Tongue Ties..etc..

My horse SWALLOWED HIS TONGUE and CHOKED on it. This statement is of course totally incorrect. Your horse can choose to withdraw its tongue , extend it, or move it sideways but it is incapable of swallowing it.

Obviously these three actions of extension, lateral movement and retraction are of great assistance in the process of eating. If extended the tongue can be used to coax grasses into the mouth to be incised (cut) and then chewed. Side or lateral movements deposit food between the molars (chewing teeth) and thus assist in mastication (crushing). Retraction assists in the passage of the food to the back of the mouth to be swallowed.

However eating is not something that the horse should be doing whilst racing so why and when does it move its tongue during a race???


1) A young horse may resent the device (bit) which does not naturally lay over its tongue. Thus bit playing and associated tongue movements in newly broken horses should be regarded as a reasonably normal response. If however this habit continues and occurs during gallops or racing then the situation should be reviewed.


2) A horse that hangs its tongue out whilst racing is not regarded as being normal. The horse may however race well. When a horses tongue is extended (hanging out) the base or back of the tongue is invariably flattened. Whilst flattened it is unlikely to push the soft palate up. When the soft palate rises the pharyngeal airway is constricted resulting in reduced air supply. This could then be a desirable trait, except that as the tongue is flattened it may loose contact with the underside of the soft palate and thus allow air into the oropharynx (back of the mouth). With air beneath the soft palate combined with negative inspiratory forces (suction during breathing in) within the nasopharynx above the soft palate the chance of DDSP (dorsal displacement of the soft palate-choke) occurring increases.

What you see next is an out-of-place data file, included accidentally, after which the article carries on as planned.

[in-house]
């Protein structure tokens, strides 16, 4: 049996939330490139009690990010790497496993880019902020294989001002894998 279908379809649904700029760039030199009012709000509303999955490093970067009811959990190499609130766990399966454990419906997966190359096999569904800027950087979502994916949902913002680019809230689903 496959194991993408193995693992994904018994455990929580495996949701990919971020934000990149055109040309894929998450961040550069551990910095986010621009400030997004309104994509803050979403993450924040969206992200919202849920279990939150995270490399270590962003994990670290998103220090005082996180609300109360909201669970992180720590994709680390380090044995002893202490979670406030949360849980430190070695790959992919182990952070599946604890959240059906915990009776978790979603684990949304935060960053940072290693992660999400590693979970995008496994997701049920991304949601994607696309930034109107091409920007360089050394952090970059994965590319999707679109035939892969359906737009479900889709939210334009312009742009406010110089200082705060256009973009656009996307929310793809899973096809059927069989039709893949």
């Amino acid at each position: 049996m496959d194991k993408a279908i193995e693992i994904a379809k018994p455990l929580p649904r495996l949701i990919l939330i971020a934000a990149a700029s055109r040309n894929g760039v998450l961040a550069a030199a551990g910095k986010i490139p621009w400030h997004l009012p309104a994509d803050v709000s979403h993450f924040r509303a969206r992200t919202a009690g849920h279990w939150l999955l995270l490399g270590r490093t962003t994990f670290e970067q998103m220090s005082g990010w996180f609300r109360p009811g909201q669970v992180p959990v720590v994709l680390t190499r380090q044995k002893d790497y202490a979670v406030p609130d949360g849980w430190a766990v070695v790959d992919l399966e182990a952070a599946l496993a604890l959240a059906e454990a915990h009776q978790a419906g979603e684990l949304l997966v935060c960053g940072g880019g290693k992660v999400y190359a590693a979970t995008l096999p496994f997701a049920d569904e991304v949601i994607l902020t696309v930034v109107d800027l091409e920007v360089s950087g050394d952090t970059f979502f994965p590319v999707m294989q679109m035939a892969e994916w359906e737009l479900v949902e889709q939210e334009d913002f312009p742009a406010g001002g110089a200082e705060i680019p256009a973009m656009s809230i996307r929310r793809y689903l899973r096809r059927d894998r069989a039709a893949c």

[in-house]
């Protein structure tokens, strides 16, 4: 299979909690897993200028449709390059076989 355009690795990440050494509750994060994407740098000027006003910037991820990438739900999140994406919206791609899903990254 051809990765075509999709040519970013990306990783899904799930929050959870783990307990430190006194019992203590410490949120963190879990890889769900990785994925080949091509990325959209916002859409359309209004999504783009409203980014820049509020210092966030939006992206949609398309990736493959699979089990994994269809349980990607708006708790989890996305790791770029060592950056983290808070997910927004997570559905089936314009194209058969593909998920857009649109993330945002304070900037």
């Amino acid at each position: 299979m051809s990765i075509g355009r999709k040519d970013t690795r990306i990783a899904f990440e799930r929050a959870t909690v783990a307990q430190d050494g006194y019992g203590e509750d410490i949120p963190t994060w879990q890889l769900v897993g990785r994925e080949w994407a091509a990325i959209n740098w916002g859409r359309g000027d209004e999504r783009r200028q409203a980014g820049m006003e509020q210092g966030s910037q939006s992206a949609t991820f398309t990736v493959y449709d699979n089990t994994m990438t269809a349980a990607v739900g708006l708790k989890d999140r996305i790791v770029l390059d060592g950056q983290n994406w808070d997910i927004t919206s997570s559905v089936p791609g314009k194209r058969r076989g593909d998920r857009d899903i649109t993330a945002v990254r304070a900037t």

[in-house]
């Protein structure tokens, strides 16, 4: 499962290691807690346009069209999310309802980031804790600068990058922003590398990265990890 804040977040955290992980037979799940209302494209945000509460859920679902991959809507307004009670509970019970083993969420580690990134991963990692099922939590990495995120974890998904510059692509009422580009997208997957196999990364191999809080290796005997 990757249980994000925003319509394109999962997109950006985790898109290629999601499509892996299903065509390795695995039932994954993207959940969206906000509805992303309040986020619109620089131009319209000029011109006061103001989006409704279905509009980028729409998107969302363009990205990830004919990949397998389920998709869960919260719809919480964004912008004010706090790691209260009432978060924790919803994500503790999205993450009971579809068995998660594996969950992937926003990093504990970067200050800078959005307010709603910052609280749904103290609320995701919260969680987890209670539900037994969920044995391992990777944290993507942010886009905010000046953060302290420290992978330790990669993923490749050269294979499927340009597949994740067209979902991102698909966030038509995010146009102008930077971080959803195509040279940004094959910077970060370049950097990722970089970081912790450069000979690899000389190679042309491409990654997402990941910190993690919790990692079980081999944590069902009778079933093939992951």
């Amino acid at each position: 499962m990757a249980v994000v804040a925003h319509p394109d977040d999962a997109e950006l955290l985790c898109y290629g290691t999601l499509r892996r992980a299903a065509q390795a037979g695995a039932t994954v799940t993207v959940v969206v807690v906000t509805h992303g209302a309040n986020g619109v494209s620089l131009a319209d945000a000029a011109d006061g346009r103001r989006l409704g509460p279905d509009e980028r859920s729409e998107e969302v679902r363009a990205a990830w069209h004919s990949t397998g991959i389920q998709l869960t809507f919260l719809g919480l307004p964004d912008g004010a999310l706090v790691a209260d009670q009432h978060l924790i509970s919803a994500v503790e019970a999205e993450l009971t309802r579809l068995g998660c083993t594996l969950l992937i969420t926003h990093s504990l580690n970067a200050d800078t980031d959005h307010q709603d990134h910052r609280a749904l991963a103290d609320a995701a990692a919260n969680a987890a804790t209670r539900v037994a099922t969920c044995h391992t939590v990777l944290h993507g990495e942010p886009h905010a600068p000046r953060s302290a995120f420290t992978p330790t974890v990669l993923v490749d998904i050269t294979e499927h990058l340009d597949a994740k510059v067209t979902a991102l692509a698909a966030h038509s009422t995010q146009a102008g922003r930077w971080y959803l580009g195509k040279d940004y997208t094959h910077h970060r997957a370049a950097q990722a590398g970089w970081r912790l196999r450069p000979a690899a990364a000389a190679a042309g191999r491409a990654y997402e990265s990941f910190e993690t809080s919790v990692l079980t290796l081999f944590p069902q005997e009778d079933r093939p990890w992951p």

3) A horse may retract its tongue during a race, often as a result of being severely restrained. If the head is under flexed under tension it is normal for the constricted throat muscles to cause the base of the tongue to round up and thence push the mid and rostral soft palate further into the nasopharynx. This then results in reduced nasopharyngeal air supply and again increases the incidence of premature race fatigue and DDSP. Severe restraint is then not desirable which is a point most trainers are fully aware of.


4) The ease at which the tongue can be moved within the mouth is enhanced by at the same time holding the mouth open. If for what ever reason a horse wishes to acquire air via the oral (mouth) cavity whilst galloping, it is usually necessary for its mouth to be open a little to a lot. The acquisition of air in this manner should be viewed as abnormal as the horse should only breathe nasally (through its nose).


DEVICES

These have 3 purposes. To reduce the horses ability to 1) retract or 2) extend its tongue and to 3) reduce the incidence of mouth opening whilst working.


1)Tongue ties, tongue bits, devices............ are used to reduce the horses ability to move the tongue both backward and forward.


2) Crossovers, nose bands........are used to stop the horse opening its mouth whilst working.


IF THESE DEVICES ARE NOT HAVING THE REQUIRED EFFECT THEN THE HORSES NASOPHARYNX OR ANOTHER PART OF THE UPPER RESPIRATORY (BREATHING) TRACT MAY NOT BE FUNCTIONING PROPERLY. IT MAY THEN BE NECESSARY (WHERE POSSIBLE) TO EXAMINE THE UPPER AIRWAY WITH AN ENDOSCOPE WHILST STANDING OR PREFERABLY WHILST THE HORSE IS EXERCISING ON A HIGH SPEED TREADMILL OR EVEN BETTER USING ‘OVERGROUND SCOPING’.


NB:- OPP and TPP surgeries have on many occasions resulted in horses no longer opening their mouths whilst galloping . Also the majority of horses following surgery no longer require tongue ties.


FURTHER READING


Ahern T J :Acquired pharyngeal dysfunction (APD), J of Equine Vet Sci 1993 ; 13: 125-28.

Ahern T J: Oral palatopharyngoplasty .J of Equine Vet Sci 1993;13:185-188.

Ahern T J ; A review of the anatomical components, and the process of entrapment of the epiglottis in the horse, with a comparative synopsis of surgical treatments. J of Equine Vet Sci 1996;16: 408-414.